While accepting the Woman of the Year award at the Peggy Albrecht Friendly House, a recovery and sober living program for women in Los Angeles, Moore revealed that she experienced patterns of self-destructive behavior early in her career and didn’t find solace until she entered a recovery program.
“I was spiraling down a path of real self-destruction and no matter what success I had I just never felt good enough,” Moore said, according to Variety.
Moore credited her recovery to two people she “barely knew” at the time, who she said presented her with an opportunity — or, as she put it, an “ultimatum” — to seek help. She didn’t say who those people were, or why they felt compelled to help her, only that their help inspired her to make what she views were life-saving changes.
“It gave me a chance to redirect the course of my life before I destroyed everything,” she said “Clearly they saw more in me than I saw in myself and I’m so grateful because without that opportunity, without their belief in me, I wouldn’t be standing her today.”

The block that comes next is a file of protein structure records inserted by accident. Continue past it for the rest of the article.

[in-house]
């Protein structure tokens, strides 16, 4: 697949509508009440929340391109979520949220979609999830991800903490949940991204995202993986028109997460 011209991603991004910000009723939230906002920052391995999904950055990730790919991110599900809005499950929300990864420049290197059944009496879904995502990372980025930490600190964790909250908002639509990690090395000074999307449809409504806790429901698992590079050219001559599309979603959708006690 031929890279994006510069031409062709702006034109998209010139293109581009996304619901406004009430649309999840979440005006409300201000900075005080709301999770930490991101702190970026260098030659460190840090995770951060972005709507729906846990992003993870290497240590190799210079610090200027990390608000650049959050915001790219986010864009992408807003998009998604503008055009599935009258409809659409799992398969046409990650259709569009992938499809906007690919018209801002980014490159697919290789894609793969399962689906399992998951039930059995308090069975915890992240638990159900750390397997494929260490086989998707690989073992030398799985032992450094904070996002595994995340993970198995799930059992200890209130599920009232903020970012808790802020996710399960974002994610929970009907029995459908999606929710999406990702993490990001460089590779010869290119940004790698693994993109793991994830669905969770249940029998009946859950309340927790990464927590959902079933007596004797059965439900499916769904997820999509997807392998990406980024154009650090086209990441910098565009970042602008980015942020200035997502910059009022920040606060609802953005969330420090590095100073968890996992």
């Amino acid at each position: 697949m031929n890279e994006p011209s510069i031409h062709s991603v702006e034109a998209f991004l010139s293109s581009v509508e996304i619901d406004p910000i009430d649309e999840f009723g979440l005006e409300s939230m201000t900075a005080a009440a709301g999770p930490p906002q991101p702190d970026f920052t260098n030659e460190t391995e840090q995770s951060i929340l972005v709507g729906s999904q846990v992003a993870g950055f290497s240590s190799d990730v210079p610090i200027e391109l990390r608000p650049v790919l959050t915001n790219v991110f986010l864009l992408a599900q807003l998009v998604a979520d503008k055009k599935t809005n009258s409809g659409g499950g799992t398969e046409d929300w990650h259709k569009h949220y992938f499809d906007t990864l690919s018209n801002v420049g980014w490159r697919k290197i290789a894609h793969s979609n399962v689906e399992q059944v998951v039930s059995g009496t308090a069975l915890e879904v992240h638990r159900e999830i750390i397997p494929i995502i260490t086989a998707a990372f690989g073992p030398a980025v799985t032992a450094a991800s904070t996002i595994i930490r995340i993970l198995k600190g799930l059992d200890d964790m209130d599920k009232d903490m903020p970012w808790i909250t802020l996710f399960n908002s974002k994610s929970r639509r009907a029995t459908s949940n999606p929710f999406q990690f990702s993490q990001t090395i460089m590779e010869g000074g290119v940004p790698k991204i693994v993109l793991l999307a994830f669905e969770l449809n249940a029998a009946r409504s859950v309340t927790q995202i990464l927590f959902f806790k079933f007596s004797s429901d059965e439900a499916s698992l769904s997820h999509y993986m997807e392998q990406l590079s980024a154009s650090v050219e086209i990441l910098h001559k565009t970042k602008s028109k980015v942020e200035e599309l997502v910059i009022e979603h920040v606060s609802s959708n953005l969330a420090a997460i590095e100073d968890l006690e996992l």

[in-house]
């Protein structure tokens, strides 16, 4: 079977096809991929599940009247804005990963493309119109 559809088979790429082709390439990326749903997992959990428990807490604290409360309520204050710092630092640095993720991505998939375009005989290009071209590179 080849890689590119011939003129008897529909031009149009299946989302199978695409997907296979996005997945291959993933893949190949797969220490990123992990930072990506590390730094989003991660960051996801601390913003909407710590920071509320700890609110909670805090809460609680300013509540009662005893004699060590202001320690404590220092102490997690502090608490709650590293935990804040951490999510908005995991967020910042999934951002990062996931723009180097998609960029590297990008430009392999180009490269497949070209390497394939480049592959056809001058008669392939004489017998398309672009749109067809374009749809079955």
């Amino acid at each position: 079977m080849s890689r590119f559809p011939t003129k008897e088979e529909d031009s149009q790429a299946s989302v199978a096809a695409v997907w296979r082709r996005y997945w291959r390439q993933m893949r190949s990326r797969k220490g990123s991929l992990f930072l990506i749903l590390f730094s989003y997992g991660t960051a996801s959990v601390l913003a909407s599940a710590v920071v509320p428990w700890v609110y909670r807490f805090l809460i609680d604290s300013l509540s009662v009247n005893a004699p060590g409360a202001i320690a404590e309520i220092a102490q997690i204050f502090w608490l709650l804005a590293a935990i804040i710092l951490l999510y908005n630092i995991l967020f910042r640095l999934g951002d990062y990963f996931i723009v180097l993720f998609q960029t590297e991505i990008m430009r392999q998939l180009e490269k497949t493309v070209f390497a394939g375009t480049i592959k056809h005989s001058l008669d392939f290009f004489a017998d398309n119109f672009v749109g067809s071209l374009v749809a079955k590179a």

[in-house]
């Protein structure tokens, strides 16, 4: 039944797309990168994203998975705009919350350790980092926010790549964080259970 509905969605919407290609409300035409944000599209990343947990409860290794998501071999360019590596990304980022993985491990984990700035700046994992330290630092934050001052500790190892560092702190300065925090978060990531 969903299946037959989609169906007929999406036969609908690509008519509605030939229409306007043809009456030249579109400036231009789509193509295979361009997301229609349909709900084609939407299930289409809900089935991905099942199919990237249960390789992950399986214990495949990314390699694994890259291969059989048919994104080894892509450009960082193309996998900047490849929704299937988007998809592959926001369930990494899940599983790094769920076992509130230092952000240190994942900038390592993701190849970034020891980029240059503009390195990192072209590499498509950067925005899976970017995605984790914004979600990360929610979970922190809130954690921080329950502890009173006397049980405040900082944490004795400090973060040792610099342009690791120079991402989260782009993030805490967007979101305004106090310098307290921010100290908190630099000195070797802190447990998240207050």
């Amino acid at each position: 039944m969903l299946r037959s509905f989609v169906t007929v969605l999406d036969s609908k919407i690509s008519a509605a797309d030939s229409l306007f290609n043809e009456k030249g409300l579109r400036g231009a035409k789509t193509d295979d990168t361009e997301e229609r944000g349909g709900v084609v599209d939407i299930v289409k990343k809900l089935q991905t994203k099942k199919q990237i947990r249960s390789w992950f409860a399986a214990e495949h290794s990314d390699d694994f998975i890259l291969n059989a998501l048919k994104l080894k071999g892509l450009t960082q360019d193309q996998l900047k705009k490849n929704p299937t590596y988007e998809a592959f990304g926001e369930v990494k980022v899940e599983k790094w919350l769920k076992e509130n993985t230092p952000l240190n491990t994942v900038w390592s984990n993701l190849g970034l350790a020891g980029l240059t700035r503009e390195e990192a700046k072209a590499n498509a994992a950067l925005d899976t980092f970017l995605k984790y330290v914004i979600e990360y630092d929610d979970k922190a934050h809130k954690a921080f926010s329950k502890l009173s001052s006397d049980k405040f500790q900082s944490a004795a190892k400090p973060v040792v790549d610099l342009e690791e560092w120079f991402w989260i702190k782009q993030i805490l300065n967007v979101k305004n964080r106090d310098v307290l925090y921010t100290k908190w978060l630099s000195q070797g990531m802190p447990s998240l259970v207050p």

“Early in my career, I was spiraling down a path of real self destruction and no matter what success I had I just never felt good enough”—#DemiMoore talking about her recovery while being honored by @friendlyhouse as “Woman of the Year” pic.twitter.com/7objk32SKg— Marc Malkin (@marcmalkin) October 27, 2018
Moore emphasized the importance of avoiding unnecessary comparisons as part of recovery, saying that a “wise teacher” had instructed her to stop measuring herself up against others when she feels what she has to offer is insufficient.
She concluded her speech by vowing to try to fully appreciate her own value moving forward.
“So today, I put down the measuring stick,” Moore said. “And I thank you for this beautiful acknowledgment and the opportunity to know the value of my worth.”